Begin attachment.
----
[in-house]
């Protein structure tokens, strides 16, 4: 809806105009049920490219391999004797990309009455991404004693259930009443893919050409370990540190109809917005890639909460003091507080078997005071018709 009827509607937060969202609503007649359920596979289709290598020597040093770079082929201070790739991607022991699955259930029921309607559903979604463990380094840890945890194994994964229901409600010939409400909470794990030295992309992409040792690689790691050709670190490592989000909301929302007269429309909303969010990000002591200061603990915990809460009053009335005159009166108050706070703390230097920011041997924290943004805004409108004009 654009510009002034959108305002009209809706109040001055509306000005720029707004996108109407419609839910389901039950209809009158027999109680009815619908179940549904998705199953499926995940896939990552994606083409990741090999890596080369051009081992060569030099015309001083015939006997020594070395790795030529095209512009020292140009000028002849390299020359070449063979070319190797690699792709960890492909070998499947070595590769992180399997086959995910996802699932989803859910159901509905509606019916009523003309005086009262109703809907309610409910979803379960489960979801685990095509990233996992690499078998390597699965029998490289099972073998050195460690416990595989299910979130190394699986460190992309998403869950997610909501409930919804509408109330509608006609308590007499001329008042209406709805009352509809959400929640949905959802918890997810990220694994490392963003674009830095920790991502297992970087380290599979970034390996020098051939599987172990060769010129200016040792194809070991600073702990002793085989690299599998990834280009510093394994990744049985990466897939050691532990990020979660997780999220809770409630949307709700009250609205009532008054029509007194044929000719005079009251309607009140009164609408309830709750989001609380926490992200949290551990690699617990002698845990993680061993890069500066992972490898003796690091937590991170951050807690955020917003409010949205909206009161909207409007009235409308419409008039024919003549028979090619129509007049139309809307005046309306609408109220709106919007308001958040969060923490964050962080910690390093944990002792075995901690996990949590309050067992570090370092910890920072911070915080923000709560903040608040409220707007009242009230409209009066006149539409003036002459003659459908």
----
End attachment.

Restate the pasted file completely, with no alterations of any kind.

[in-house]
């Protein structure tokens, strides 16, 4: 809806105009049920490219391999004797990309009455991404004693259930009443893919050409370990540190109809917005890639909460003091507080078997005071018709 009827509607937060969202609503007649359920596979289709290598020597040093770079082929201070790739991607022991699955259930029921309607559903979604463990380094840890945890194994994964229901409600010939409400909470794990030295992309992409040792690689790691050709670190490592989000909301929302007269429309909303969010990000002591200061603990915990809460009053009335005159009166108050706070703390230097920011041997924290943004805004409108004009 654009510009002034959108305002009209809706109040001055509306000005720029707004996108109407419609839910389901039950209809009158027999109680009815619908179940549904998705199953499926995940896939990552994606083409990741090999890596080369051009081992060569030099015309001083015939006997020594070395790795030529095209512009020292140009000028002849390299020359070449063979070319190797690699792709960890492909070998499947070595590769992180399997086959995910996802699932989803859910159901509905509606019916009523003309005086009262109703809907309610409910979803379960489960979801685990095509990233996992690499078998390597699965029998490289099972073998050195460690416990595989299910979130190394699986460190992309998403869950997610909501409930919804509408109330509608006609308590007499001329008042209406709805009352509809959400929640949905959802918890997810990220694994490392963003674009830095920790991502297992970087380290599979970034390996020098051939599987172990060769010129200016040792194809070991600073702990002793085989690299599998990834280009510093394994990744049985990466897939050691532990990020979660997780999220809770409630949307709700009250609205009532008054029509007194044929000719005079009251309607009140009164609408309830709750989001609380926490992200949290551990690699617990002698845990993680061993890069500066992972490898003796690091937590991170951050807690955020917003409010949205909206009161909207409007009235409308419409008039024919003549028979090619129509007049139309809307005046309306609408109220709106919007308001958040969060923490964050962080910690390093944990002792075995901690996990949590309050067992570090370092910890920072911070915080923000709560903040608040409220707007009242009230409209009066006149539409003036002459003659459908």